All posts tagged: Marc Vincenz

The Most-Read Pieces of 2023

As our new year of publishing and programming picks up speed, we at The Common wanted to reflect on the pieces that made last year such a great one! We published over 200 pieces online and in print in 2023. Below, you can browse a list of the six most-read pieces of 2023 to see which stories, essays, and poems left an impact on readers. 


Two Poems from The Spring of Plagues by Ana Carolina Assis, translated by Heath Wing

bird on a branch

“i wish I could / prevent your death / and bury your body alive / in the puny damp / earth
we tended / so that it kept on living / mandioca corn banana / would not sprout forth / 
but instead / acerola cherry blackberry pitanga hog plum.” 

Read more. 

January 2023 Poetry Feature, with work by Tina Cane, Myronn Hardy, and Marc Vincenz

Purple flowers close up 
“Sheila had IHOP     delivered to her apartment     in El Alto, NY    / on January 6th    
so she could kick back     self-proclaimed terrorist     / that she is     and eat pancakes
     while watching white supremacists / storm the Capital.”

Read more. 

The Story of A Box by Jeffrey Harrison 

box with art on the inside   
“Duchamp gave my grandparents the Boîte-en-valise in the early 1960s. It was one of many handmade boxes Duchamp created containing miniature versions of his paintings and other works. This item… might have been the most intriguing to my siblings and me.”

Read more. 


Dispatch from Moscow, Idaho by Afton Montgomery

Moscow Idaho plain    
“The neighbor children are in the Evangelical cult that Vice and The Guardian wrote about last year. They’re not allowed to speak to us, which is a thing no one has ever said aloud but is true, nonetheless. This town is full of true things that no one says aloud.”

Read more. 

Five Poems by Serbian Poet Milena Marković, translated by Steven and Maja Teref

clothes hanging on a line in front of yellow building 
“the girl isn’t wearing warm socks / some men catcall her at the bus station / she pretends not to hear them / the barking dog chases the escaping sun / there used to be a landfill / behind the supermarket / black birds used to have lunch / and even dinner there.” 

Read more. 

Farmworker Poetry Feature, with work by Rodney Gomez

eye of a hurricane

“If I sang I was sinful, I was animal. Stole sips from circumscribed fountains.
I said murciélago, my knuckles drew a ruler. I said San Judas, my arm was viced.
Survived by christening the bruise a train track.”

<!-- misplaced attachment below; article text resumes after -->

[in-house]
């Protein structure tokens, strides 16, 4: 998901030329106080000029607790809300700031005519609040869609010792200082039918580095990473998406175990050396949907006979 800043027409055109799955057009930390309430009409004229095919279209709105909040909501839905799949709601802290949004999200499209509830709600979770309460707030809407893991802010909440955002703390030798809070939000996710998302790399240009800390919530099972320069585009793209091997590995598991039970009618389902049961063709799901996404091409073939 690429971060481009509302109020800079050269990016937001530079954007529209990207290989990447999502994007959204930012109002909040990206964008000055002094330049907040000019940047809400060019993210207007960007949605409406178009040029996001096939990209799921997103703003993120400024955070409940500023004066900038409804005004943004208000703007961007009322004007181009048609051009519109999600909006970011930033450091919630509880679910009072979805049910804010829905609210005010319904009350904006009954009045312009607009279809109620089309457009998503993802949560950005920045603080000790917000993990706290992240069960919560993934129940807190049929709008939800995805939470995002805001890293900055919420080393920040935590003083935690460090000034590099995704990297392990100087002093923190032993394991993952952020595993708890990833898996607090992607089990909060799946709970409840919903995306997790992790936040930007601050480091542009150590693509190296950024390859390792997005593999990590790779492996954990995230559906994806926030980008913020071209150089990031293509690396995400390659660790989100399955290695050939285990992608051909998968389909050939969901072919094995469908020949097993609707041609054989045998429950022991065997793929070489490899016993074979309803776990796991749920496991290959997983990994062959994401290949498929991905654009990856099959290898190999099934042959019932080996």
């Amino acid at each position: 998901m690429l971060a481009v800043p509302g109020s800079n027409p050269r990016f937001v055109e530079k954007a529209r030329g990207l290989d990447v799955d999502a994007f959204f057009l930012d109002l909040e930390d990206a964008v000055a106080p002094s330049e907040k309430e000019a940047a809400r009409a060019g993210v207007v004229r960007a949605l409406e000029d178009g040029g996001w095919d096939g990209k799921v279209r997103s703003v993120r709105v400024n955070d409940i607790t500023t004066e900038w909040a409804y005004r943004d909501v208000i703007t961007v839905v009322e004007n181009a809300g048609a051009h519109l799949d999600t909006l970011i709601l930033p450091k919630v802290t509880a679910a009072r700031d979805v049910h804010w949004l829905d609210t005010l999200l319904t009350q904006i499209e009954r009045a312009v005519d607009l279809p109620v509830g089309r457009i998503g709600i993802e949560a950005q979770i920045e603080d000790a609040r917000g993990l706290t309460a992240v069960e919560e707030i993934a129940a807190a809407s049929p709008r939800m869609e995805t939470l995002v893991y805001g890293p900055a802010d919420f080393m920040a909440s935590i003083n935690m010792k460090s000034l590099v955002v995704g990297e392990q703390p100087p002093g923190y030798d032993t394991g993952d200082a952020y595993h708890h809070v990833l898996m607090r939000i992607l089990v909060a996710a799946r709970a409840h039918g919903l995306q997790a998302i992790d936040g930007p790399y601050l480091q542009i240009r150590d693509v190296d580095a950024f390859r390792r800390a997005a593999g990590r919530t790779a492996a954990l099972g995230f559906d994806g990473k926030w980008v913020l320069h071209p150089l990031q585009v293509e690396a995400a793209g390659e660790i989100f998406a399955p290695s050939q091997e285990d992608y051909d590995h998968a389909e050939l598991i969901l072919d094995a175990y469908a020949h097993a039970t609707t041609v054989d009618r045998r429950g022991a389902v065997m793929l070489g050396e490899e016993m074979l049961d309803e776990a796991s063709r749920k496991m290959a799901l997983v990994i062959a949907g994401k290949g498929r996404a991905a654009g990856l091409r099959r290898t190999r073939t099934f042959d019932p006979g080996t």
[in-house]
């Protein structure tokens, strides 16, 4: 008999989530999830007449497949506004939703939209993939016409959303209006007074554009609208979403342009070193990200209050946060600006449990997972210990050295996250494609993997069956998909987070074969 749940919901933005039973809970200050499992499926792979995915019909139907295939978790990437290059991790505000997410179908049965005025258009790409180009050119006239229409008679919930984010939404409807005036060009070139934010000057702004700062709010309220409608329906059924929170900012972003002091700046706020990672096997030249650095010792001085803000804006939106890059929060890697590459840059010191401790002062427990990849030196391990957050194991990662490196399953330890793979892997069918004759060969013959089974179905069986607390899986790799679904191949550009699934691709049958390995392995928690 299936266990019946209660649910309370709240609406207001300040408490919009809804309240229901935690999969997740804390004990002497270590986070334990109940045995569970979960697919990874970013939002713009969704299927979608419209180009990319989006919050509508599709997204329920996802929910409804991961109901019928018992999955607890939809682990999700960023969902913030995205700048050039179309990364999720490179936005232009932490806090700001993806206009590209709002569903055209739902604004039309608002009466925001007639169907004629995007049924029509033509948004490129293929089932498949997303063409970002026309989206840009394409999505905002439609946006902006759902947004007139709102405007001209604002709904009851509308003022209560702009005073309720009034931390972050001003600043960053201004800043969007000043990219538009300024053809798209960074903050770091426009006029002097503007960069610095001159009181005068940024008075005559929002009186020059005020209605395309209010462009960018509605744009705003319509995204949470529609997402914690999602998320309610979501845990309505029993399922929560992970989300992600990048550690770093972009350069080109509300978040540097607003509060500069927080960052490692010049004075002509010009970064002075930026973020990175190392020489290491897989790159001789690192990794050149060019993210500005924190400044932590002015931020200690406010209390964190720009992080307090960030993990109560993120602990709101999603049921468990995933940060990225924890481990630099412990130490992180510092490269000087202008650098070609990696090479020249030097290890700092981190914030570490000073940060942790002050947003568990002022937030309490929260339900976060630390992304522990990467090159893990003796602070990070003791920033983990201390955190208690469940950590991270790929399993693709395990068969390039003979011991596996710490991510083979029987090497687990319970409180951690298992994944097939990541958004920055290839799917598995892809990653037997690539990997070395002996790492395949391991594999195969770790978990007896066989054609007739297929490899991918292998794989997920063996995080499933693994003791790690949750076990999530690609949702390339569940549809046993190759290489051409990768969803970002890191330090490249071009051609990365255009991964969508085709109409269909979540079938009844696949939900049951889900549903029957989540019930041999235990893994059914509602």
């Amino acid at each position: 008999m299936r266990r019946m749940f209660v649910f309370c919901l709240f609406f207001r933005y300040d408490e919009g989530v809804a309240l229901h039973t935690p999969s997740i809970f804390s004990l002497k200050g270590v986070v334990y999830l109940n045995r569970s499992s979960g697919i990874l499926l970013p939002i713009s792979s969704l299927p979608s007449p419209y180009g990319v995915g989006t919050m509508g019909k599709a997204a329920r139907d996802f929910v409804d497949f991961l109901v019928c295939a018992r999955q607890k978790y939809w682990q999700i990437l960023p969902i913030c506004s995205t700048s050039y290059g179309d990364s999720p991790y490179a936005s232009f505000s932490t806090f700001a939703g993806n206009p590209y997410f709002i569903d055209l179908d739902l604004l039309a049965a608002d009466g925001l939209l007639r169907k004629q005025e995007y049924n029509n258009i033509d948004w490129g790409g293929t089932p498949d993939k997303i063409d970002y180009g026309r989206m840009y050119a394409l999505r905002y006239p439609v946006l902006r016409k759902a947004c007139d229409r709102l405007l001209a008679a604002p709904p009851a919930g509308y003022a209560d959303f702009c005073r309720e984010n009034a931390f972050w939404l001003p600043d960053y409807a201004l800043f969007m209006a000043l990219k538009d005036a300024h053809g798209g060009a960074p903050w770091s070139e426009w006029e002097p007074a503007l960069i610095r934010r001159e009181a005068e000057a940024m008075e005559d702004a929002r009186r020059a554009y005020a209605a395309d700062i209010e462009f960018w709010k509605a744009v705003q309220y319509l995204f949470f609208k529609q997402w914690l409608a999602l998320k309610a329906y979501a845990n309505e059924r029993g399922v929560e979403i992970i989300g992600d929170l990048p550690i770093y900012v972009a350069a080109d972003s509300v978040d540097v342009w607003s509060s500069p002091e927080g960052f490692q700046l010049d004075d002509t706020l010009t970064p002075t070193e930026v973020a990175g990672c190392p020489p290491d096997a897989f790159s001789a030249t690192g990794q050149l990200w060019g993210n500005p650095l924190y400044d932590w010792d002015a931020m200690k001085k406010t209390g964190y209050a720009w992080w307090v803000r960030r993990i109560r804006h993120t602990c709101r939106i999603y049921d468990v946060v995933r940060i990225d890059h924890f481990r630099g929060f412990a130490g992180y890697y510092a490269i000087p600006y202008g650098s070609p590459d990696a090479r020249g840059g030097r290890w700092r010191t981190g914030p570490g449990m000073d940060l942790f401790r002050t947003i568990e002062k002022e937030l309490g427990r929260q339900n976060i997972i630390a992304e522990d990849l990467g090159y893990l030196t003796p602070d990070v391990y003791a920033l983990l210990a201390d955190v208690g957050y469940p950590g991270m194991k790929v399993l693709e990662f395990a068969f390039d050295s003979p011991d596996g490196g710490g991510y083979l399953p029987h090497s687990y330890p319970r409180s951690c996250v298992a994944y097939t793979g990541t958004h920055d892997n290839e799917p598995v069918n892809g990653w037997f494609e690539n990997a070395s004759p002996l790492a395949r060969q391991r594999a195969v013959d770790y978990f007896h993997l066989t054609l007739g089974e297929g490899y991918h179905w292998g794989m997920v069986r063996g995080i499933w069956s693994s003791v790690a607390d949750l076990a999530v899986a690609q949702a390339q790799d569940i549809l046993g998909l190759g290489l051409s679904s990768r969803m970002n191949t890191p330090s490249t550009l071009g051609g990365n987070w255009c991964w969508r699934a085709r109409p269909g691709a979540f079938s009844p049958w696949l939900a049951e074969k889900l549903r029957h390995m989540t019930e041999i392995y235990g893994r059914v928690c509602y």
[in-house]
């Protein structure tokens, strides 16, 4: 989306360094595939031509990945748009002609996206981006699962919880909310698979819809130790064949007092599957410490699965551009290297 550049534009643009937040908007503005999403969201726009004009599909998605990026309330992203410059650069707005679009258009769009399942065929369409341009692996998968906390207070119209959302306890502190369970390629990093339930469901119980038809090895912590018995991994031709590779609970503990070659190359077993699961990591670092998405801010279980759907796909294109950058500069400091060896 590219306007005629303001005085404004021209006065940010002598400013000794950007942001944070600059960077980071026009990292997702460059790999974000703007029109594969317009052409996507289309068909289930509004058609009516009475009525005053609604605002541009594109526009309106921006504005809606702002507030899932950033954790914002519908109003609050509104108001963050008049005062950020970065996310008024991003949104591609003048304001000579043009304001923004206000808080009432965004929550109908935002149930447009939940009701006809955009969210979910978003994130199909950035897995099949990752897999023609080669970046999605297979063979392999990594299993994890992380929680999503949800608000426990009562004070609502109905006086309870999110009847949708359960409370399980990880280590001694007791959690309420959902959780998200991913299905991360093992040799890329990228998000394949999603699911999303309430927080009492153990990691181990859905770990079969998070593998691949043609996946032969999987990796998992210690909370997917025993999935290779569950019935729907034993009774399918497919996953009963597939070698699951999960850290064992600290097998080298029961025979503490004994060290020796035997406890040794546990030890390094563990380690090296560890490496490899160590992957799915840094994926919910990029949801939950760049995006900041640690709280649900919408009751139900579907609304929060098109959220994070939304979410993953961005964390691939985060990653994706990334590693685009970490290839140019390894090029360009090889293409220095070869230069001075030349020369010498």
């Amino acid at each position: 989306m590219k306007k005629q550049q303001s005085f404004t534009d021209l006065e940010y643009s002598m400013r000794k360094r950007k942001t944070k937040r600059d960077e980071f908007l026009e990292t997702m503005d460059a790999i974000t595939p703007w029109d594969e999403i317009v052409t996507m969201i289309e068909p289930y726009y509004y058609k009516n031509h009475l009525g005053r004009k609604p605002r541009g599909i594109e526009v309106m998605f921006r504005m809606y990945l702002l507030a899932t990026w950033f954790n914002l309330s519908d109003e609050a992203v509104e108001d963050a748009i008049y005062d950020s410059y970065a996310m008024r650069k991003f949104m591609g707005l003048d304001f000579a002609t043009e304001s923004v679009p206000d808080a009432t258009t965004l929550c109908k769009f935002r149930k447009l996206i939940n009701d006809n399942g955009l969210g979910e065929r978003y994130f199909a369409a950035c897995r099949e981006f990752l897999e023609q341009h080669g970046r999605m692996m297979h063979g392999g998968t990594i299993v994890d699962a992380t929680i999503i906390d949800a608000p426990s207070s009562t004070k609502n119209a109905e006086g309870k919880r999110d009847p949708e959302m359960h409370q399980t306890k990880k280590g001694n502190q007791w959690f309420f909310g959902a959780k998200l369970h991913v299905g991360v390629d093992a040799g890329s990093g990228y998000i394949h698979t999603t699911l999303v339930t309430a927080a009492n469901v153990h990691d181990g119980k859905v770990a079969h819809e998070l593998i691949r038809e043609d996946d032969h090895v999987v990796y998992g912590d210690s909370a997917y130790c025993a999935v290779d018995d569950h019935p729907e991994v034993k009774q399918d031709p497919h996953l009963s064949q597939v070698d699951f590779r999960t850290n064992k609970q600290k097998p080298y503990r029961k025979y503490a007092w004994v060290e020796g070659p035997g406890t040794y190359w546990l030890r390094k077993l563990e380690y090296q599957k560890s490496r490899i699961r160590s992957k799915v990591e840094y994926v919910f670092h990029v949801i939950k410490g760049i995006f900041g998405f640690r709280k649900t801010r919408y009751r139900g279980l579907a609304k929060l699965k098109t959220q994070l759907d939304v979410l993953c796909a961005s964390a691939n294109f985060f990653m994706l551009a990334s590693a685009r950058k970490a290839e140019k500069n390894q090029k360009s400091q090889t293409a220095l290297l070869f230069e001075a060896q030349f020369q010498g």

Read more. 



Thanks for a great year! We are excited to continue sharing work by writers all over the world with you in 2024. Keep up with the art, prose, and poetry we publish each week by subscribing to our newsletter

The Most-Read Pieces of 2023

In A Word


For your ears, in your exile, in your comfort zone, in which you fly unscathed, unsheathed, into the scarlet reveries, in your scarf and hands where the hum of time seems like a downpour, or the dizzying heights of mountain crags, the sharp flashes of light that become visible in the no-longer-already night. Here in the deep darkening center, in the storm of spring or the silence and its willow tree, in the serenade on the veranda, or the poplar spires, in the furrows and the silt, do you believe the true believer may be risen from the dead? Hold the fire and the ever-transforming, the endless sky or the filthy sewage which spews out under the shadows, which they say settles the soul. You will emerge as you do, in all your manifolds, in the siege and in amongst the vagabonds and the wayfarers, the heavenly debate in the afterworld—all those among us searching for safety. Here we are heathens, the lamb and temples that rise over the hills. Yesterday had us back among you in the proud fight, where the stained glass was the mirror and shattered our pride. Earn your trust, they say. Weren’t we the ones who lifted the dead, who muttered their prayers accordingly, where every motion was a wavering—so estranged we were in the day’s end—the words, the word, the faces were etched in their smiles. Take the last sheaf of paper and hold it up to the window. Take the benevolence of any kindred spirit and let it arise. The book ends somewhere. 

In A Word

January 2023 Poetry Feature

New poems by our contributors TINA CANE, MYRONN HARDY, and MARC VINCENZ


Table of Contents:

            Tina Cane
                        —You Are Now Interacting as Yourself
                        —The Subject Line

            Myronn Hardy
                        —Among Asters

            Marc Vincenz
                        —An Empire in the Ground


You Are Now Interacting As Yourself        

Sheila had IHOP     delivered to her apartment     in El Alto, NY    
on January 6th     so she could kick back     self-proclaimed terrorist     
that she is     and eat pancakes     while watching white supremacists
storm the Capital on T.V.     a coup

January 2023 Poetry Feature

April 2016 Poetry Feature

This month we welcome new contributors Sria Chatterjee, Marc Vincenz, and Laurie Rosenblatt, and we’re happy to publish new work by Ned Balbo once more.

April 2016 Poetry Feature